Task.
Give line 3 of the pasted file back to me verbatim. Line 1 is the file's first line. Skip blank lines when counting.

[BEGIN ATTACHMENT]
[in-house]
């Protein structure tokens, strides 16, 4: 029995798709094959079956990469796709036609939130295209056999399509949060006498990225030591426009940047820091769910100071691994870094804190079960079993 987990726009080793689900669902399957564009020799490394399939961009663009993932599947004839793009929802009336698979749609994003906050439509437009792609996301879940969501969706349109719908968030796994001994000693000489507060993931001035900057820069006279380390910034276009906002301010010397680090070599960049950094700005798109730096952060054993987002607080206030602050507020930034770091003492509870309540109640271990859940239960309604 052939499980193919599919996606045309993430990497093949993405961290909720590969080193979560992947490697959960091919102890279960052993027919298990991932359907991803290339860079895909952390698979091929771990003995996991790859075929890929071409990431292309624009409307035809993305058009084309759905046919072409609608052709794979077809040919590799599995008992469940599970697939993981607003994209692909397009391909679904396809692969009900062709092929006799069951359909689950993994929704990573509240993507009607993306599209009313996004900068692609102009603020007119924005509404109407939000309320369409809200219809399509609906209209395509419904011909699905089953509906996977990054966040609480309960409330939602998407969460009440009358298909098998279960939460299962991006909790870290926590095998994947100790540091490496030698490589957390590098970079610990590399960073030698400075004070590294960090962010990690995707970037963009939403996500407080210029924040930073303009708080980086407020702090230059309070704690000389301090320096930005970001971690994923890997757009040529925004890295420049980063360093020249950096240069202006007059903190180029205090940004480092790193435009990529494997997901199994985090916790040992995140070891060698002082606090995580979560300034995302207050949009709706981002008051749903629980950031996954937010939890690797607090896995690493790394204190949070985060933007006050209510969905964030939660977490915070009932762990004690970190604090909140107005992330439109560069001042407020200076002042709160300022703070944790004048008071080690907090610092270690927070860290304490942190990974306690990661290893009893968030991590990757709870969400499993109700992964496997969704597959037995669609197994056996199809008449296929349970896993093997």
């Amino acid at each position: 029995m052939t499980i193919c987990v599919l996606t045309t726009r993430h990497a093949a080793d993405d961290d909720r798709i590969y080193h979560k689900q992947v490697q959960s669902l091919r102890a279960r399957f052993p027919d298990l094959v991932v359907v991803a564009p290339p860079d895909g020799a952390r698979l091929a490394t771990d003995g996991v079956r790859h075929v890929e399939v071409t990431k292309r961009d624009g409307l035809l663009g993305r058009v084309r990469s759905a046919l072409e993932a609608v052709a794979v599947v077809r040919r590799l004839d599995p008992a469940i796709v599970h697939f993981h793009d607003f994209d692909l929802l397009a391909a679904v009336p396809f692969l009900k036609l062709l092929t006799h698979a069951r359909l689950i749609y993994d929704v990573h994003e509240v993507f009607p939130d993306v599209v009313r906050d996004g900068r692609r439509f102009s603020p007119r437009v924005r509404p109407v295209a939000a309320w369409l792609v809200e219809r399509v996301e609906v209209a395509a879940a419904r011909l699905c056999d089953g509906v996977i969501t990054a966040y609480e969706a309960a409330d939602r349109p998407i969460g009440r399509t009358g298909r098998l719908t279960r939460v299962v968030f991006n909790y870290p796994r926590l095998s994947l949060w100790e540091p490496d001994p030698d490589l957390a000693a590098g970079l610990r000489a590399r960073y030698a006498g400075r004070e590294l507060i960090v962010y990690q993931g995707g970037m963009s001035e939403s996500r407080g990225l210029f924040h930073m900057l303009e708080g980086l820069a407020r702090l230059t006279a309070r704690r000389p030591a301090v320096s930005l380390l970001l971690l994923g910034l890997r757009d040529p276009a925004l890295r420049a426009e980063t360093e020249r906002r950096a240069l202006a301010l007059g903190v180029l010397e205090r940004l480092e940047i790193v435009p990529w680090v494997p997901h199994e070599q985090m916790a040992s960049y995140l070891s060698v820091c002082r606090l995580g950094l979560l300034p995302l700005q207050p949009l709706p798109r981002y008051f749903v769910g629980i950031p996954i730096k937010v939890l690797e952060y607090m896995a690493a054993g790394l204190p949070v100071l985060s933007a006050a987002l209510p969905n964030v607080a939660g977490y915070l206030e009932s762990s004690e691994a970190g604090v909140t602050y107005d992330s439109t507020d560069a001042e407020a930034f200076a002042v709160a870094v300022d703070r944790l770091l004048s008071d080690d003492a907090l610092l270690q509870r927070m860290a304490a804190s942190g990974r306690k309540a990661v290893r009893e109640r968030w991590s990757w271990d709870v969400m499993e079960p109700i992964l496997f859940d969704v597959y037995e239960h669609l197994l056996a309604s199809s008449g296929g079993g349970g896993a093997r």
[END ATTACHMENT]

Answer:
């Amino acid at each position: 029995m052939t499980i193919c987990v599919l996606t045309t726009r993430h990497a093949a080793d993405d961290d909720r798709i590969y080193h979560k689900q992947v490697q959960s669902l091919r102890a279960r399957f052993p027919d298990l094959v991932v359907v991803a564009p290339p860079d895909g020799a952390r698979l091929a490394t771990d003995g996991v079956r790859h075929v890929e399939v071409t990431k292309r961009d624009g409307l035809l663009g993305r058009v084309r990469s759905a046919l072409e993932a609608v052709a794979v599947v077809r040919r590799l004839d599995p008992a469940i796709v599970h697939f993981h793009d607003f994209d692909l929802l397009a391909a679904v009336p396809f692969l009900k036609l062709l092929t006799h698979a069951r359909l689950i749609y993994d929704v990573h994003e509240v993507f009607p939130d993306v599209v009313r906050d996004g900068r692609r439509f102009s603020p007119r437009v924005r509404p109407v295209a939000a309320w369409l792609v809200e219809r399509v996301e609906v209209a395509a879940a419904r011909l699905c056999d089953g509906v996977i969501t990054a966040y609480e969706a309960a409330d939602r349109p998407i969460g009440r399509t009358g298909r098998l719908t279960r939460v299962v968030f991006n909790y870290p796994r926590l095998s994947l949060w100790e540091p490496d001994p030698d490589l957390a000693a590098g970079l610990r000489a590399r960073y030698a006498g400075r004070e590294l507060i960090v962010y990690q993931g995707g970037m963009s001035e939403s996500r407080g990225l210029f924040h930073m900057l303009e708080g980086l820069a407020r702090l230059t006279a309070r704690r000389p030591a301090v320096s930005l380390l970001l971690l994923g910034l890997r757009d040529p276009a925004l890295r420049a426009e980063t360093e020249r906002r950096a240069l202006a301010l007059g903190v180029l010397e205090r940004l480092e940047i790193v435009p990529w680090v494997p997901h199994e070599q985090m916790a040992s960049y995140l070891s060698v820091c002082r606090l995580g950094l979560l300034p995302l700005q207050p949009l709706p798109r981002y008051f749903v769910g629980i950031p996954i730096k937010v939890l690797e952060y607090m896995a690493a054993g790394l204190p949070v100071l985060s933007a006050a987002l209510p969905n964030v607080a939660g977490y915070l206030e009932s762990s004690e691994a970190g604090v909140t602050y107005d992330s439109t507020d560069a001042e407020a930034f200076a002042v709160a870094v300022d703070r944790l770091l004048s008071d080690d003492a907090l610092l270690q509870r927070m860290a304490a804190s942190g990974r306690k309540a990661v290893r009893e109640r968030w991590s990757w271990d709870v969400m499993e079960p109700i992964l496997f859940d969704v597959y037995e239960h669609l197994l056996a309604s199809s008449g296929g079993g349970g896993a093997r």